The Idaho Department of Labor estimates that by 2025, approximately 63,000 STEM-related jobs will go unfilled due to a lack of adequately trained members of the workforce.
Given this statistic, the need for improving STEM (Science, Technology, Engineering and Math) education throughout Idaho to better meet growing workforce demands is no longer debatable.
The University of Idaho Extension 4-H Youth Development Program is helping to answer this need. As part of our mission to bring research-based, hands-on learning to Idaho youth, 4-H has developed a variety of STEM-based projects and programs.
UI Extension 4-H has also formed a partnership with FIRST (For Inspiration and Recognition of Science and Technology), a New Hampshire-based nonprofit, to bring their world-recognized progression of competitive robotics programs to Idaho.
This year, more than 2,000 Idaho youth will participate in the FIRST LEGO League Jr., FIRST LEGO League, and FIRST Tech Challenge robotics programs.
In Idaho, 4-H and FIRST combine to create something greater than the sum of their parts. For example, to excel in FIRST, teams must not only show technological and engineering expertise, they must demonstrate their adherence to the FIRST Core Values, including Discovery, Innovation, Teamwork, Impact, and Inclusion. These values blend beautifully with the 4-H Pledge to dedicate Head, Heart, Hands and Health to foster personal growth and improve the community.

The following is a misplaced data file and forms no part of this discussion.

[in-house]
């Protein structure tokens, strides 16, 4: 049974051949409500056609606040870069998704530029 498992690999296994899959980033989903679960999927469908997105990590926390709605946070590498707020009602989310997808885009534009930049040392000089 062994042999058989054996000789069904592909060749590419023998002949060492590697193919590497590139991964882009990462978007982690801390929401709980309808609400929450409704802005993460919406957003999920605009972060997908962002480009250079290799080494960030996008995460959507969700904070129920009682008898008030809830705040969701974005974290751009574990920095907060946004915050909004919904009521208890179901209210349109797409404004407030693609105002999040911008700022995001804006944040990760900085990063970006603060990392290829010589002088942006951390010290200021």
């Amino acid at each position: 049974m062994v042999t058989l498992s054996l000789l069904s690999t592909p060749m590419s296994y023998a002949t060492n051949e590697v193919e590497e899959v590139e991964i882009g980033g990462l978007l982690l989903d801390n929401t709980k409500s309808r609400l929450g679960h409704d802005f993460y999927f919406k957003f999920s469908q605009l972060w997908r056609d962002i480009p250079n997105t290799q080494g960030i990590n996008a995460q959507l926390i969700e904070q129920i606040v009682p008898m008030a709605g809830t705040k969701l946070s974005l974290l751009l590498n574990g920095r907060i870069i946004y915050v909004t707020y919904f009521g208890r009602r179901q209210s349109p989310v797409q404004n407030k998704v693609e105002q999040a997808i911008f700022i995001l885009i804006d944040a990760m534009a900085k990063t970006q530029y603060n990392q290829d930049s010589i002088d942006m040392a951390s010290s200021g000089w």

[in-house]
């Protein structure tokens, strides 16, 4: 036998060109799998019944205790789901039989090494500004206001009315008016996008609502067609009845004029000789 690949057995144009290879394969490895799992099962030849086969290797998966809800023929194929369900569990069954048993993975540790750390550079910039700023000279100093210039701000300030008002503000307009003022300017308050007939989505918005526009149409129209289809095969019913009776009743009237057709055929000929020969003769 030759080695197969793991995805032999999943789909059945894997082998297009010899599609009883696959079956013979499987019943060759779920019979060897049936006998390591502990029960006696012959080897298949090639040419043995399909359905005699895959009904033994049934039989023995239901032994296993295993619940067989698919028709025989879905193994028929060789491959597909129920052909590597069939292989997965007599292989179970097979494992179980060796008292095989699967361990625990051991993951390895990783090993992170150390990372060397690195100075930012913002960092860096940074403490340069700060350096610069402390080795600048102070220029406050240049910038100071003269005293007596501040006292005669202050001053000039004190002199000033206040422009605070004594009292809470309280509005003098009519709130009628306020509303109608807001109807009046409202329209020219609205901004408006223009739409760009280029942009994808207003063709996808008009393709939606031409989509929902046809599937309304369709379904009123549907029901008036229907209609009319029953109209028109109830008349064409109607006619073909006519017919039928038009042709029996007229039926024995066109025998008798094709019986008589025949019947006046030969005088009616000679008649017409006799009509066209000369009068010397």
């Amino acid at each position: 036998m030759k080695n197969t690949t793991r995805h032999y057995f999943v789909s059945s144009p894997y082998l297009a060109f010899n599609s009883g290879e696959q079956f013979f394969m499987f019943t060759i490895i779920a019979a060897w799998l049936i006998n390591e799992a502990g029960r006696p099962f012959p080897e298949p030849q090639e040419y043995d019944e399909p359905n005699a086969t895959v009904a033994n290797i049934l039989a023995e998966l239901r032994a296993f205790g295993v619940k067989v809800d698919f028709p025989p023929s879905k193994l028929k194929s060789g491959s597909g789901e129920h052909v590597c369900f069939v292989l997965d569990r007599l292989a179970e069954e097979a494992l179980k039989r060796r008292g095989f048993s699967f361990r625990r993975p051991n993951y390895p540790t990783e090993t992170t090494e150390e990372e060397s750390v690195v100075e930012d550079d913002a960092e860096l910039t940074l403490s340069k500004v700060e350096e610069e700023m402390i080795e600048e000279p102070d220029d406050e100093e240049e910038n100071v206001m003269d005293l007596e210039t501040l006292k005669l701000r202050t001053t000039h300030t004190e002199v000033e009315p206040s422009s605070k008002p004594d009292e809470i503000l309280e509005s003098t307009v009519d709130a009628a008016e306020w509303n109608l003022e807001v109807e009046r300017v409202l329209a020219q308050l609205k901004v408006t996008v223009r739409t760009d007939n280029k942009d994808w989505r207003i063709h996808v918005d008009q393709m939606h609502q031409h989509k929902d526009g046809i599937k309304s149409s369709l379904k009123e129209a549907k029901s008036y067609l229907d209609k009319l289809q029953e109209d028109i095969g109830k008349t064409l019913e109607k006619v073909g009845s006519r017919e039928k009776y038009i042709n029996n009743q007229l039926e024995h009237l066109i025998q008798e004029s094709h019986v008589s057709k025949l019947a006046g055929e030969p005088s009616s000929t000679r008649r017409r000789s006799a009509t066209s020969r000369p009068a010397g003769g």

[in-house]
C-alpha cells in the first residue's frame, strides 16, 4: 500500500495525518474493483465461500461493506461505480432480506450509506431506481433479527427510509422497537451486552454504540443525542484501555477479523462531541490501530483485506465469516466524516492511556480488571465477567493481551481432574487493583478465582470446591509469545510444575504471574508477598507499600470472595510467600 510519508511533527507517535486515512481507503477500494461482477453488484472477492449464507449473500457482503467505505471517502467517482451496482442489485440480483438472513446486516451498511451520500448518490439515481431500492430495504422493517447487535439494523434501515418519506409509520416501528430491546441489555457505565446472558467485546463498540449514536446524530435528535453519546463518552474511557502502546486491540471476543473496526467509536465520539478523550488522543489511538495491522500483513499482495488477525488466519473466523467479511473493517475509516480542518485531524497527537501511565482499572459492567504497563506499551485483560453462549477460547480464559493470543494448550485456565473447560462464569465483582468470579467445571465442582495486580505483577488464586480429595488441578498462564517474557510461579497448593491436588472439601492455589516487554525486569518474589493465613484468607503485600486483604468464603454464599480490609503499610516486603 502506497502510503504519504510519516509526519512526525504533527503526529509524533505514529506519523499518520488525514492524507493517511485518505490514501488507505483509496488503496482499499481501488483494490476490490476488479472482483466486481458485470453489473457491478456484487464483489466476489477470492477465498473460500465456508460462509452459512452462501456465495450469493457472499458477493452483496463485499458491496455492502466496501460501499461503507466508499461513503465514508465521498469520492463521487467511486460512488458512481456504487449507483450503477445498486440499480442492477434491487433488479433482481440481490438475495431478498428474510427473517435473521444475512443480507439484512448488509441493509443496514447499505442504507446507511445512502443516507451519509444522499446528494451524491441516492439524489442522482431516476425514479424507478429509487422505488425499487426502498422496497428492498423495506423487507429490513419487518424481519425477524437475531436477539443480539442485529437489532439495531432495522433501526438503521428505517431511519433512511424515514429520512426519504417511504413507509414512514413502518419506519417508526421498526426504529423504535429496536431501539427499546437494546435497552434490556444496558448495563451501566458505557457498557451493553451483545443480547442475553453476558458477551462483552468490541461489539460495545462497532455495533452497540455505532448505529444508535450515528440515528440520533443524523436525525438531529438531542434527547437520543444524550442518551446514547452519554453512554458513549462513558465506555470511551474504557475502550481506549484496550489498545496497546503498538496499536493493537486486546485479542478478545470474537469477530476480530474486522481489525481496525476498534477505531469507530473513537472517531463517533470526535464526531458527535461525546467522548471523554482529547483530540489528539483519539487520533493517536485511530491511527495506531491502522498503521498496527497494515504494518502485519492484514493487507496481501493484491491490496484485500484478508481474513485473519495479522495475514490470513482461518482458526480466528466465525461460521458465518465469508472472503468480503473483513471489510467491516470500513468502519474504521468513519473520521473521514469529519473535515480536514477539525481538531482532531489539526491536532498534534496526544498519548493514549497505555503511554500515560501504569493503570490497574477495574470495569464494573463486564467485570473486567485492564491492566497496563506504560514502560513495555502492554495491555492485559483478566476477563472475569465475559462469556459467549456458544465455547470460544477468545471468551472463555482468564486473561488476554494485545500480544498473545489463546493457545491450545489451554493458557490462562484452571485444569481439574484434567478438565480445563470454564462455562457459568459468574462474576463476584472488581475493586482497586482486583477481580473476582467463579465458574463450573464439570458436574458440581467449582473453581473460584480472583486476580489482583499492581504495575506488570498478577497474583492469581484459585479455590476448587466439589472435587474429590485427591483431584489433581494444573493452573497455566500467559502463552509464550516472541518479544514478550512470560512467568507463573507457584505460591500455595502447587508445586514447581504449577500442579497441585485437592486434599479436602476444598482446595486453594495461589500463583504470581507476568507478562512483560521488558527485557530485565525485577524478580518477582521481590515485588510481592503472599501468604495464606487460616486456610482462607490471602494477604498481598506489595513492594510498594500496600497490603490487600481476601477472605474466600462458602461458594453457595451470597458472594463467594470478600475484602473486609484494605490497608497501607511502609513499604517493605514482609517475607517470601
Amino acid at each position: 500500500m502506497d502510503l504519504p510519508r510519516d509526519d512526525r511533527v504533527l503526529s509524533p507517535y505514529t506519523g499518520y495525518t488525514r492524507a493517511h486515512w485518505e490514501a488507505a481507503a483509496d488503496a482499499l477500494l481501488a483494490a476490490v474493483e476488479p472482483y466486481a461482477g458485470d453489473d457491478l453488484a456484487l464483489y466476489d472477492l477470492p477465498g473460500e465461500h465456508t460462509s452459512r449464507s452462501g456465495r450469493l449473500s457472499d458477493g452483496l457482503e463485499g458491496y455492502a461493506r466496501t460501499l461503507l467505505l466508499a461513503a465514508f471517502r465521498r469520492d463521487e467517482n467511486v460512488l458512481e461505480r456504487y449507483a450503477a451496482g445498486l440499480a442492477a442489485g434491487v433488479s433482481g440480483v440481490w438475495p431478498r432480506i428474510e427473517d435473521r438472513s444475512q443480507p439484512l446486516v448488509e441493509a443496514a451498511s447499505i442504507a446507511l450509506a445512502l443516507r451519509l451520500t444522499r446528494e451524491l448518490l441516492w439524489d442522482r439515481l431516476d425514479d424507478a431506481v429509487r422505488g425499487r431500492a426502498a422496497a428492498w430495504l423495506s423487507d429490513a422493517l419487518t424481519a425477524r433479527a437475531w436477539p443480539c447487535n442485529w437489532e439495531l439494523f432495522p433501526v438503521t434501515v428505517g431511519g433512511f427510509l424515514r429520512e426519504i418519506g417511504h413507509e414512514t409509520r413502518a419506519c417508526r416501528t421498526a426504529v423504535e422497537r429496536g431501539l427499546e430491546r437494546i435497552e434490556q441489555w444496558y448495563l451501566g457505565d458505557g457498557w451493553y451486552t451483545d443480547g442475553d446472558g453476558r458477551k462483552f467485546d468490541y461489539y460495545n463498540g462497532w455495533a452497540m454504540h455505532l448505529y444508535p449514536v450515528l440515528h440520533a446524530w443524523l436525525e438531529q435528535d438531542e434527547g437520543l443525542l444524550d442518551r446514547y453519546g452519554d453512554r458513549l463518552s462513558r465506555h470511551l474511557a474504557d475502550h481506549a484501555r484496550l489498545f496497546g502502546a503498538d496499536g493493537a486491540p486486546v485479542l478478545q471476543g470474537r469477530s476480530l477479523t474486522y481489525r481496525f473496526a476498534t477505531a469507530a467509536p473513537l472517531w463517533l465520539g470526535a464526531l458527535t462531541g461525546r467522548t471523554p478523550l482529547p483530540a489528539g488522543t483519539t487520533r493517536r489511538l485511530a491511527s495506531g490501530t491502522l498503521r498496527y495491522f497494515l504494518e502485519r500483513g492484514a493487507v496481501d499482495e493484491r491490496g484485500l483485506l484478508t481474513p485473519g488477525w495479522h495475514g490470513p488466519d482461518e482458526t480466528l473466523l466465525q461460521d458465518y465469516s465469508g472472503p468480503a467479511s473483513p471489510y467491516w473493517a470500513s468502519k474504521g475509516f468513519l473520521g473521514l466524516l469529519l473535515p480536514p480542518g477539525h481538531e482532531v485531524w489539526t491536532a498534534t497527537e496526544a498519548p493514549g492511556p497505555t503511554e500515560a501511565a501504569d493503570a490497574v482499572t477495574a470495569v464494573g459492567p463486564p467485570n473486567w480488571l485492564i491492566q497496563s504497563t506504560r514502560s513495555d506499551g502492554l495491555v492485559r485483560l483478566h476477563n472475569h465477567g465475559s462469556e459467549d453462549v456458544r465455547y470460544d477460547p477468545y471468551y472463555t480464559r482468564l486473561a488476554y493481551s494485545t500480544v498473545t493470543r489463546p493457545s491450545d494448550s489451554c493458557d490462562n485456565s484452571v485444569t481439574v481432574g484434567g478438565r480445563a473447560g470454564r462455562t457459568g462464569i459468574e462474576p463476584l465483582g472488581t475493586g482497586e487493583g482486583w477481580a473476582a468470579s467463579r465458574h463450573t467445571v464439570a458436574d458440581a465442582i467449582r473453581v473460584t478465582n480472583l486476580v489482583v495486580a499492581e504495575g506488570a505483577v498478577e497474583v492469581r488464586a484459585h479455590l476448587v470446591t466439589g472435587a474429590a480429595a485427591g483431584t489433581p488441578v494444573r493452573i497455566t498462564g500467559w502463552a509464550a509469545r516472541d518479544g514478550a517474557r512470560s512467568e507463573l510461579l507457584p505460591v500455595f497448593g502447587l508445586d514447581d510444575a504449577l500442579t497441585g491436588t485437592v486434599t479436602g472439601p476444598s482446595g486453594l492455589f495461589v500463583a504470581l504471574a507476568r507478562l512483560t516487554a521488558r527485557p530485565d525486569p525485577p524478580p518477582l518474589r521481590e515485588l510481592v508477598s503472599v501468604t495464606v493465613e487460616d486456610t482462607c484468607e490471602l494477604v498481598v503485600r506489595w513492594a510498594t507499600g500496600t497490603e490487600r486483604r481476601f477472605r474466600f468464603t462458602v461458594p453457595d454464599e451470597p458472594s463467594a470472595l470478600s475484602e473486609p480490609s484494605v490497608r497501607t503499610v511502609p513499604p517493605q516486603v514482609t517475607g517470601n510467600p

Both organizations are volunteer-based, with caring adult mentors guiding youth through experiential learning and discovery. Both organizations also create a real and lasting impact on the youth they serve, with nationwide studies showing 4-H Youth are much more likely to make positive, responsible lifestyle choices and take on leadership roles, and FIRST participants showing increased interest in STEM learning as well as feeling more confident in their ability to solve problems, resolve conflict, and work with others.
For some who grew up participating in 4-H, robotics may seem an odd addition, but embracing technological advances has been the 4-H way since its founding over 100 years ago. Over the years, projects such as bicycle repair, small engines, aerospace and even wind energy have joined the 4-H lineup. As our society continues to evolve, UI Extension and 4-H remain committed to bringing research-based information and best practices to rural communities.